THE Transformation Resource Centre, says the delay in the dropping of charges against 45 soldiers accused of mutiny leaves them vulnerable to their “persecutors” in the Lesotho Defence Force (LDF).
The civil society group has also expressed umbrage at the “slow” pace in the implementation of the envisaged multi-sectoral reforms adding that there was no “clear or tangible” programme in place.
Communications Minister, Joang Molapo, has responded saying the government has already stated its position with regards to the mutiny accused soldiers and is working on a comprehensive implementation plan for the reforms.
Forty five soldiers were slapped with mutiny charges in 2015 by the LDF which was then under the command of Lieutenant-General Tlali Kamoli who retired on 1 December 2016.
Twenty-two of the suspected mutineers were arrested and detained at the Maseru Maximum Prison while the rest fled the country between 2014 and 2015. Fourteen of the detained soldiers turned into state witnesses in the mutiny trial of their colleagues, but have since claimed they testified under duress.
The detained soldiers were eventually released under open arrest, a form of bail in the military.
The 45 soldiers were last month sent on an indefinite leave of absence to give them time to decide whether or not they want to continue as members of the security agency. The government also decided to reconvene the court martial next year.
The TRC has repeatedly criticised the deferment of the court martial, saying the charges should be dropped since they had been debunked by a South African Development Community inquiry into Lesotho’s instability.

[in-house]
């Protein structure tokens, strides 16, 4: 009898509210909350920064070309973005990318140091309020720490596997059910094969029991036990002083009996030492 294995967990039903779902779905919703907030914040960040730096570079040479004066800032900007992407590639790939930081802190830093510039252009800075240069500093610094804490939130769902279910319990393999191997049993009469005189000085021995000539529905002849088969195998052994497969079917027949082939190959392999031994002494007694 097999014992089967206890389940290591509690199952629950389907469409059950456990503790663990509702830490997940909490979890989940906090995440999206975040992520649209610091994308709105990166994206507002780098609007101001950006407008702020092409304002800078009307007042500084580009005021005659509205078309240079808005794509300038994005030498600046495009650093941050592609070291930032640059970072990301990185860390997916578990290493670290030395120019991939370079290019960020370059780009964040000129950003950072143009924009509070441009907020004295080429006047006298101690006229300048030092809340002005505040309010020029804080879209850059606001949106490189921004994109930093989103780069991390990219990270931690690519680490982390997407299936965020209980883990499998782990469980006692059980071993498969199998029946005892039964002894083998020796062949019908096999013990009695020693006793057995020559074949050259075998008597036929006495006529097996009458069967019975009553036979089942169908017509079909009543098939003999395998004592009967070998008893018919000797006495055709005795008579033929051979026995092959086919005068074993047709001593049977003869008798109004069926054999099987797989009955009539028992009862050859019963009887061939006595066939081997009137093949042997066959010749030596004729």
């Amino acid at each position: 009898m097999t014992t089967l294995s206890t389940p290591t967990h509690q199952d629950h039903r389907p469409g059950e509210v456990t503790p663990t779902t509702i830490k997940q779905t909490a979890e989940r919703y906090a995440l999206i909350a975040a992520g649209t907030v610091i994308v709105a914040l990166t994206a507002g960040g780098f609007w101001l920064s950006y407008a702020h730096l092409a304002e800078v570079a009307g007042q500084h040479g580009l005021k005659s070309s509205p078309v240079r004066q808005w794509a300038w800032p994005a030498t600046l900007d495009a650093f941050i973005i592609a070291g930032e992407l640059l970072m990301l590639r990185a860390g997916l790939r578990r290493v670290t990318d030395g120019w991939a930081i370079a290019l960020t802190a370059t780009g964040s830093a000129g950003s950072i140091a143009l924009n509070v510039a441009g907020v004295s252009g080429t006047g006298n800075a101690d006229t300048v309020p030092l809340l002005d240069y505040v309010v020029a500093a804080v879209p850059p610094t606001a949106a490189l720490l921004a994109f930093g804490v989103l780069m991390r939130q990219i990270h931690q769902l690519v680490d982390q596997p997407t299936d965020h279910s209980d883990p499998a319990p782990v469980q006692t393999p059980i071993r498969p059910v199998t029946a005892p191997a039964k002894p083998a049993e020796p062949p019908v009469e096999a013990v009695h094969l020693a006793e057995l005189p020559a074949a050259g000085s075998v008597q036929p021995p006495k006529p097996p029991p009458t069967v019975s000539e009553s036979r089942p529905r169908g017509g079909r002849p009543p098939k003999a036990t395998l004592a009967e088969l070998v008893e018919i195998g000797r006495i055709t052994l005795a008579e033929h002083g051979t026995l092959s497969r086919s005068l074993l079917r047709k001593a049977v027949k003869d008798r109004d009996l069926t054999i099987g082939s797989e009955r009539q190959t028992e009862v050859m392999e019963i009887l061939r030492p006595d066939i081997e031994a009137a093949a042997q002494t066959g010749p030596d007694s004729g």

“We still don’t understand why, to date, these mutiny charges have not been dropped since it has been proved that there was never any mutiny in the first place,” said TRC Director Tsikoane Peshoane, adding that the government was being lulled into a false sense of security by the LDF command.
“Some of the officers in the LDF command were directly involved in the atrocities, while for others it was indirect. Some of the senior officers were promoted because they persecuted these mutiny accused soldiers, so the government needs to take decisive action.”
He said the SADC standby force that is expected in the country next Monday would take the government’s lead as far as security reforms are concerned.
“SADC will only assist where there is a clear mandate and directives from the government.”
Mr Peshoane said the 14 soldiers who have claimed that they were made state witnesses after being tortured and would not testify at the court martial were vulnerable to attacks from their “persecutors”.
“Our appeal to the government is for them to act with urgency, be bold and give the LDF orders because the state witnesses have exposed themselves even more to their persecutors,” he said.
The dearth of a “clear or tangible” implementation plan for the multi-sectoral reforms was another cause for concern for the TRC. The Mountain Kingdom has embarked on security, constitutional, judiciary and legislative reforms among others with the objective of attaining lasting peace and stability.
“There is no tangible programme in place on the reforms and even other stakeholders have not been brought on board to submit or brainstorm ideas on how best to implement the reforms,” he said.
“The government is not expressing its intentions to implement the reforms through their actions, except on the paper. That is not enough.”
For his part, Chief Molapo said the government had already articulated its position with regards to the mutiny accused soldiers and was working on a comprehensive implementation plan for the reforms.
“We understand those issues and we have already made our intentions clear that the mutiny charges will be dropped next year,” he said.
“On the reforms, we have not shared our implementation programme as yet and we had a series of consultative meetings with other political leaders without imposing our views on them.”
Chief Molapo added: “If they (TRC) thought we would approach it like the previous regime which imposed things on us, we are not going to do that.
“That’s why we showed our dissatisfaction when we were in the opposition. We are putting together a very comprehensive and detailed document where all stakeholders will share ideas and adopt them as their own, since everyone will be able to make an input.”